In Indiana, sobriety checkpoints ARE LEGAL and do not violate the Indiana Constitution’s prohibition against unreasonable searches and seizures. Indiana is one of 37 states that allow sobriety checkpoints. Those states that permit sobriety checkpoints have very specific rules for conducting and enforcing them. Typically, sobriety stops are of a short duration of between thirty (30) seconds to two (2) minutes. They are set up at temporary, random locations and must not last longer than is reasonably necessary. Checkpoints must be publicized ahead of time. You are able to find out the existence of any sobriety checkpoint by doing a basic internet search.
There are ways to challenge an arrest based on an encounter with police at a sobriety checkpoint. The first thing that the court will determine is whether the checkpoint was legal. Courts look at things such as:
- Why the checkpoint was needed at the location selected;
- Whether drivers were stopped according to a neutral plan;
- Whether adequate safety precautions were taken and whether police vehicles and officers were clearly identifiable;
- The duration of the stop, the intensity of questioning and degree of intrusion; and
- Whether the checkpoint was publicized.
In considering the degree of intrusion, courts look at not only the length of detention but also whether the roadblock was avoidable. You are NOT required to drive through a roadblock and may utilize the turn off provided prior to the actual roadblock. Generally, a driver who wishes to avoid a sobriety checkpoint may do so, as long as the driver does not engage in any unlawful or dangerous behavior. The more avoidable a roadblock is, the less it interferes with the liberty of a driver, and the more likely it is legal.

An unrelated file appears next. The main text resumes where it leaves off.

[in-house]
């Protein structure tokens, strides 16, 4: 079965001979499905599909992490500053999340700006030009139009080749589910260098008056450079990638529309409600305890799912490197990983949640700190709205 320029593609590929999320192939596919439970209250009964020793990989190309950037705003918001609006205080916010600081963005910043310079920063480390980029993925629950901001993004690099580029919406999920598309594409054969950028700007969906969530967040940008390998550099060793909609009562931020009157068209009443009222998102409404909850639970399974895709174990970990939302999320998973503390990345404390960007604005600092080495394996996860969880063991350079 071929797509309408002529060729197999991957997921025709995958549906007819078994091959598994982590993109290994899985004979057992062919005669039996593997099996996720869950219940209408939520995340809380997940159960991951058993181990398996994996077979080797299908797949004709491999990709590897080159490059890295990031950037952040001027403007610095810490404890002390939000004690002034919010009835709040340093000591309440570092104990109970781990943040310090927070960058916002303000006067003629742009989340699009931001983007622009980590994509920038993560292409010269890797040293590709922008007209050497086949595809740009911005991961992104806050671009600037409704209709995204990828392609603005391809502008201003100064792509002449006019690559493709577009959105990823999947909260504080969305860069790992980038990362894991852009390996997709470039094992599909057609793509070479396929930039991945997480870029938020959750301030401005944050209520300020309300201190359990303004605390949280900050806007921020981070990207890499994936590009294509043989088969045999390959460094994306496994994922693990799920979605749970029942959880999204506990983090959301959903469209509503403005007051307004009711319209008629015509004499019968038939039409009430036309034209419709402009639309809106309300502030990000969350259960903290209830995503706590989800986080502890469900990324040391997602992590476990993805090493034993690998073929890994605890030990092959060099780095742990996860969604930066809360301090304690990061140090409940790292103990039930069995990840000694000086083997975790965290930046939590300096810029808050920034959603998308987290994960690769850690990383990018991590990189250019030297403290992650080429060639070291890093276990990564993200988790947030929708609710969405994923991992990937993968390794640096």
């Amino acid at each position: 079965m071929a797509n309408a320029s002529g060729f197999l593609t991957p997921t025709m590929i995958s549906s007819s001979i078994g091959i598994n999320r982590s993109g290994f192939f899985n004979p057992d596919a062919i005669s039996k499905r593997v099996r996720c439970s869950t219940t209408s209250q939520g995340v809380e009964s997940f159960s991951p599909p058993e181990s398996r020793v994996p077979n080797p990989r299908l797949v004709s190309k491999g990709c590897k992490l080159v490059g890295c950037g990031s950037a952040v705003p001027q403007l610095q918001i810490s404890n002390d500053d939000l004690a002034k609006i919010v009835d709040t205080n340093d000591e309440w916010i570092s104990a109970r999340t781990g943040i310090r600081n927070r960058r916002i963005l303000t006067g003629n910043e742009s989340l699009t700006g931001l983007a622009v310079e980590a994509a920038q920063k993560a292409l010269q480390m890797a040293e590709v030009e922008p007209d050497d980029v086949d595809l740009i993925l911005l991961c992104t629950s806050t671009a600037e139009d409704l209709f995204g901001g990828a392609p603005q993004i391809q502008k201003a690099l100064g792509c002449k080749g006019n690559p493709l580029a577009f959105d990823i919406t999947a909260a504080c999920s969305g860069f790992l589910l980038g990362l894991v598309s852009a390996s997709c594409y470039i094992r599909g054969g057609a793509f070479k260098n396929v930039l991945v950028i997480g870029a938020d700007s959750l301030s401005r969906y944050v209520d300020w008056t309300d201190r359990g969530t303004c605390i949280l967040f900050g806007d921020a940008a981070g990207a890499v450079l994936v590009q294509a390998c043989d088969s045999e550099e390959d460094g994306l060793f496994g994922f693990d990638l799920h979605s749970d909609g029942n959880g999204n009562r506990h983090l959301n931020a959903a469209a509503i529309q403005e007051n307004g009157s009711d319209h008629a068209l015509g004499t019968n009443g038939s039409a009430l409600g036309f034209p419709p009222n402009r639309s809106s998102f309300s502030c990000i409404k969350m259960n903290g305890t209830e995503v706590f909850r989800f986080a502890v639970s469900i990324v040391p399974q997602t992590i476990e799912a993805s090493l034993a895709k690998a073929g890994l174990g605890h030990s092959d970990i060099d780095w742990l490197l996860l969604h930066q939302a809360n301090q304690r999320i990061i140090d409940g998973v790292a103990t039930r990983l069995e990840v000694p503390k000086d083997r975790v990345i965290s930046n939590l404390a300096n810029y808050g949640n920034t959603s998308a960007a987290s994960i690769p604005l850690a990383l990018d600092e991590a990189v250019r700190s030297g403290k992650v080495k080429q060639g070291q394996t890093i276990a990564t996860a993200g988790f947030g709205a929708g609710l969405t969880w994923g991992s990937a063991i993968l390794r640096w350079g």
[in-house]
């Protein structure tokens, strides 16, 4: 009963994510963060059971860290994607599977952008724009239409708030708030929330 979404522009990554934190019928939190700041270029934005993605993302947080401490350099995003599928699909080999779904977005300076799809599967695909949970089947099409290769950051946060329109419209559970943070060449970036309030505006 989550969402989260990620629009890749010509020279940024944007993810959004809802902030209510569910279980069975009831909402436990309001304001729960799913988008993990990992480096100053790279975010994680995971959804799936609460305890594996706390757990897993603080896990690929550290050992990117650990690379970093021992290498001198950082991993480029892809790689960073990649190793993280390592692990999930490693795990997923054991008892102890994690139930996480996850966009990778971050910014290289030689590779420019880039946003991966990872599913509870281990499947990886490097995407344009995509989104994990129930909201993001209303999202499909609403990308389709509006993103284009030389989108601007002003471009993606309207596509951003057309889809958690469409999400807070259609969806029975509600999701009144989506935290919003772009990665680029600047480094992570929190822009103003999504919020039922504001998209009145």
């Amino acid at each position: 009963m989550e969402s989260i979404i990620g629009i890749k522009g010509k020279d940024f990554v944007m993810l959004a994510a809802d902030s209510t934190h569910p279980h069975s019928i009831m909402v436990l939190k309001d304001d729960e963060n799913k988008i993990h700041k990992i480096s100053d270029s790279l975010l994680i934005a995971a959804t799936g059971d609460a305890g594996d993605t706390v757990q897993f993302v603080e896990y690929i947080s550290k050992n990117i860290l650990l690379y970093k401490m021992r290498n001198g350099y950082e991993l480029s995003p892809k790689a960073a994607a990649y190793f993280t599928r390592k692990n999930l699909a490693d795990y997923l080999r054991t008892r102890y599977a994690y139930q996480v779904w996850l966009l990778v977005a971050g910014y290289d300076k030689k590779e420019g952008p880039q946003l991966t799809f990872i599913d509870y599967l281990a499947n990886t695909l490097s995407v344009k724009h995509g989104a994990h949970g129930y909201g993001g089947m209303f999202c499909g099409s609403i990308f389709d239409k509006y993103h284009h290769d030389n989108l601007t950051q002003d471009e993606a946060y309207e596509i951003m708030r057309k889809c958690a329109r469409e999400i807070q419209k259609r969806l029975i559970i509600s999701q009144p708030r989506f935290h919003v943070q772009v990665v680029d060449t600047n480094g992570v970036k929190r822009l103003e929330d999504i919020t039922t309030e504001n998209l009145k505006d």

A person detained at a sobriety checkpoint is not in custody and, therefore, police officers are not required to provide Miranda warnings. At a sobriety checkpoint, police may ask for the driver’s license and registration. Officers may also ask whether the driver has been drinking and generally need not advise the driver of the driver’s Miranda rights. However, a driver is NOT required to answer the officer’s questions about whether the driver has been drinking.
If you are stopped at a sobriety checkpoint, you are required to provide your:
- Address and
- Date of birth OR
- Your driver’s license.
If you are NOT required to:
- Answer questions,
- Submit to Field Sobriety Test or
- Permit police to search your vehicle.
At Stracci Law Group, there are few things our attorneys relish more than a good legal challenge. Sobriety checkpoint cases provide us with just that type of challenge. We have had a great deal of success in defending these cases over the years and if you would like us to put our skill and experience to work for you, call us today at (219) 525-1000.